Many places in North Dakota have non-paved roads and if one strays off the main state and county highways, one can get into a bit of a mess if there is rain in the offing. Four-wheel-drive vehicles are the best option in getting from one place to another under less than optimal road conditions.

The soil in the Dakotas is very dark and rich with fine particulate. With moisture added, the upper four inches of roadway turns into a greasy condition we termed "gack." Under the four inches or so of "gack" is a very hard surface upon which a vehicle's traction is greatly impaired and forward mobility is next to impossible. Two of our hunting days were of the rainy variety and once the roads get "gacked up" it takes a couple of days for them to dry out.

Learning from past experience, we stayed on the higher ground and steered clear of steep, rolling terrain. Despite our precautions, our vehicle turned from gray to a "gack" brown hue that dried on like concrete. Each stop for gas necessitated the head and tail lights of our vehicle to be cleared of this tenacious coating.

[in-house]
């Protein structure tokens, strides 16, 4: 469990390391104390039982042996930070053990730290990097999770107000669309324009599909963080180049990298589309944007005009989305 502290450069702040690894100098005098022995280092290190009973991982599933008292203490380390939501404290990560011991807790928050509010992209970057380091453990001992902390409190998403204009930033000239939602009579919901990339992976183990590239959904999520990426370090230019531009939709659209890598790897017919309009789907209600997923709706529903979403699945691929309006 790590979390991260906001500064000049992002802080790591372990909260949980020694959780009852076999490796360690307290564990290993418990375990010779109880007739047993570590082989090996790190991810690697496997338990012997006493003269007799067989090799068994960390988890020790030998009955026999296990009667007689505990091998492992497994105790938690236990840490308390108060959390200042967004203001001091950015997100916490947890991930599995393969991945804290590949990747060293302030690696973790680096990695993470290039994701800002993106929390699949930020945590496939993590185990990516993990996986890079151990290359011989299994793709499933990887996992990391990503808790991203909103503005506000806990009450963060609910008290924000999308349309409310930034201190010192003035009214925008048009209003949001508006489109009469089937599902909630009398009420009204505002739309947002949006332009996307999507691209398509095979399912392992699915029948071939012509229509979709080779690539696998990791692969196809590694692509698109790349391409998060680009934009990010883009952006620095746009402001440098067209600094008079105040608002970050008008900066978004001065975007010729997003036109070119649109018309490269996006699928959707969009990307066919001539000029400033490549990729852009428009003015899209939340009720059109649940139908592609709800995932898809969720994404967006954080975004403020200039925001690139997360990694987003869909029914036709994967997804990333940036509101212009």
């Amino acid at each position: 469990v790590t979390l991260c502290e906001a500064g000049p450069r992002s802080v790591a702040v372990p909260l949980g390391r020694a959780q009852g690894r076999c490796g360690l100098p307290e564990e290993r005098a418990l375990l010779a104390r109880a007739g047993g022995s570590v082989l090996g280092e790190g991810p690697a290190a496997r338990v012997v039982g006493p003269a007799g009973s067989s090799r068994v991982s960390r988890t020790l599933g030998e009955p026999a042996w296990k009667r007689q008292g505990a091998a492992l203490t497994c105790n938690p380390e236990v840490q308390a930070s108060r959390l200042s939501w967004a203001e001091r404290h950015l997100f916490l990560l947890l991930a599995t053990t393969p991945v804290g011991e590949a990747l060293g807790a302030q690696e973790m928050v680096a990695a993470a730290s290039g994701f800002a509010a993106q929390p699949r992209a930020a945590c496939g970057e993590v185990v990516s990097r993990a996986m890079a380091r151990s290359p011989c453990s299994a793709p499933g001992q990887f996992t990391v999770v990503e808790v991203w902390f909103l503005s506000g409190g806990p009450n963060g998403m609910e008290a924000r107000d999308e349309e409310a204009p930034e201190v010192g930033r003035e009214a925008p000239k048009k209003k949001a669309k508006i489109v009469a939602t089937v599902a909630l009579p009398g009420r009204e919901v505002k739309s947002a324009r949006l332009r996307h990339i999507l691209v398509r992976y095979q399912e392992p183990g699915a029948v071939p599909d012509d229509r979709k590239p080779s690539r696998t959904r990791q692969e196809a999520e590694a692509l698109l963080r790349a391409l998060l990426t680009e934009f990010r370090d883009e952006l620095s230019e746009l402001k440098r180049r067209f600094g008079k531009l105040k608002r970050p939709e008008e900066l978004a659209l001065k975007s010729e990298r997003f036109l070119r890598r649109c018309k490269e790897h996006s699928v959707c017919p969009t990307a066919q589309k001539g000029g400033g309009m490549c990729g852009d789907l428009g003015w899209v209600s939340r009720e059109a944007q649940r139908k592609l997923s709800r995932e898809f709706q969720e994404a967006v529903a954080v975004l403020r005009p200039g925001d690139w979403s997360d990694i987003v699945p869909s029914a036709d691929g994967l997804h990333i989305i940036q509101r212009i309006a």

Contrary to last year, precipitation in the Dakotas has been above average forcing the farmers to leave much of the crop in the field and wait for drier weather to continue the harvest. With the increased rainfall, came a marked increase in waterfowl production which resulted in some great hunting. In the years I have been making the trip to North Dakota, I have never seen so many waterfowl in both species and numbers.

Aside from the wildlife numbers and variety, the physical vastness of the Dakotas makes this a remarkable state. The friendliness of the residents along with the majestic vistas makes one look forward for our return next year.


Tom Kerr's

WPA of the Week

Oak Ridge Waterfowl Production Area